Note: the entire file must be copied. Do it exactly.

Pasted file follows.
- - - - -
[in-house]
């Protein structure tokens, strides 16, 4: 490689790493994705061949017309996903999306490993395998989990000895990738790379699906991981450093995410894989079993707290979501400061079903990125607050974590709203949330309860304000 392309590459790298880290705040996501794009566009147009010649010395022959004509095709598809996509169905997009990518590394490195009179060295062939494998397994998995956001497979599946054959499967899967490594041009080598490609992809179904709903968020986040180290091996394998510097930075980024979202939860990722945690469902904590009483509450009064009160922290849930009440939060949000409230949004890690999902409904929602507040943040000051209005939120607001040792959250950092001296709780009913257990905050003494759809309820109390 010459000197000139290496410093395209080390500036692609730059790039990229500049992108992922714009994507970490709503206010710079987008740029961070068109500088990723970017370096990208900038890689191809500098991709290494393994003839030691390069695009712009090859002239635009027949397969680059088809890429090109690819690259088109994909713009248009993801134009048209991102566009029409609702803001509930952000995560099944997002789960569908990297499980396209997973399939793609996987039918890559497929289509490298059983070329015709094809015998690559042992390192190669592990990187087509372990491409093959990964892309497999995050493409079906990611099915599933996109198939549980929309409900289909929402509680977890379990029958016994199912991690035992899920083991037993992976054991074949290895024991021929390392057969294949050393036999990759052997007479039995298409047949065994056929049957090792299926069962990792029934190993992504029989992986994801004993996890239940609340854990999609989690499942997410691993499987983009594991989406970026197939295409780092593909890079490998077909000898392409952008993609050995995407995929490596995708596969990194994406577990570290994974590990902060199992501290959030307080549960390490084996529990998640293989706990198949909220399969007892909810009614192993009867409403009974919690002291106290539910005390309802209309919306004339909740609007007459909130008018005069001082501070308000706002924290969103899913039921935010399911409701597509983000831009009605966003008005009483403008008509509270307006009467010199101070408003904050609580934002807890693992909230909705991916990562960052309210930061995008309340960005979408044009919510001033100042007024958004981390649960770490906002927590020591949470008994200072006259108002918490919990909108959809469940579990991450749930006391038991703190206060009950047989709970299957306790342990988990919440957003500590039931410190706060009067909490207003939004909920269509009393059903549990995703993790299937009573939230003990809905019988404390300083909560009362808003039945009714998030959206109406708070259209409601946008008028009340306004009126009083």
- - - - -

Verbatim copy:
[in-house]
């Protein structure tokens, strides 16, 4: 490689790493994705061949017309996903999306490993395998989990000895990738790379699906991981450093995410894989079993707290979501400061079903990125607050974590709203949330309860304000 392309590459790298880290705040996501794009566009147009010649010395022959004509095709598809996509169905997009990518590394490195009179060295062939494998397994998995956001497979599946054959499967899967490594041009080598490609992809179904709903968020986040180290091996394998510097930075980024979202939860990722945690469902904590009483509450009064009160922290849930009440939060949000409230949004890690999902409904929602507040943040000051209005939120607001040792959250950092001296709780009913257990905050003494759809309820109390 010459000197000139290496410093395209080390500036692609730059790039990229500049992108992922714009994507970490709503206010710079987008740029961070068109500088990723970017370096990208900038890689191809500098991709290494393994003839030691390069695009712009090859002239635009027949397969680059088809890429090109690819690259088109994909713009248009993801134009048209991102566009029409609702803001509930952000995560099944997002789960569908990297499980396209997973399939793609996987039918890559497929289509490298059983070329015709094809015998690559042992390192190669592990990187087509372990491409093959990964892309497999995050493409079906990611099915599933996109198939549980929309409900289909929402509680977890379990029958016994199912991690035992899920083991037993992976054991074949290895024991021929390392057969294949050393036999990759052997007479039995298409047949065994056929049957090792299926069962990792029934190993992504029989992986994801004993996890239940609340854990999609989690499942997410691993499987983009594991989406970026197939295409780092593909890079490998077909000898392409952008993609050995995407995929490596995708596969990194994406577990570290994974590990902060199992501290959030307080549960390490084996529990998640293989706990198949909220399969007892909810009614192993009867409403009974919690002291106290539910005390309802209309919306004339909740609007007459909130008018005069001082501070308000706002924290969103899913039921935010399911409701597509983000831009009605966003008005009483403008008509509270307006009467010199101070408003904050609580934002807890693992909230909705991916990562960052309210930061995008309340960005979408044009919510001033100042007024958004981390649960770490906002927590020591949470008994200072006259108002918490919990909108959809469940579990991450749930006391038991703190206060009950047989709970299957306790342990988990919440957003500590039931410190706060009067909490207003939004909920269509009393059903549990995703993790299937009573939230003990809905019988404390300083909560009362808003039945009714998030959206109406708070259209409601946008008028009340306004009126009083």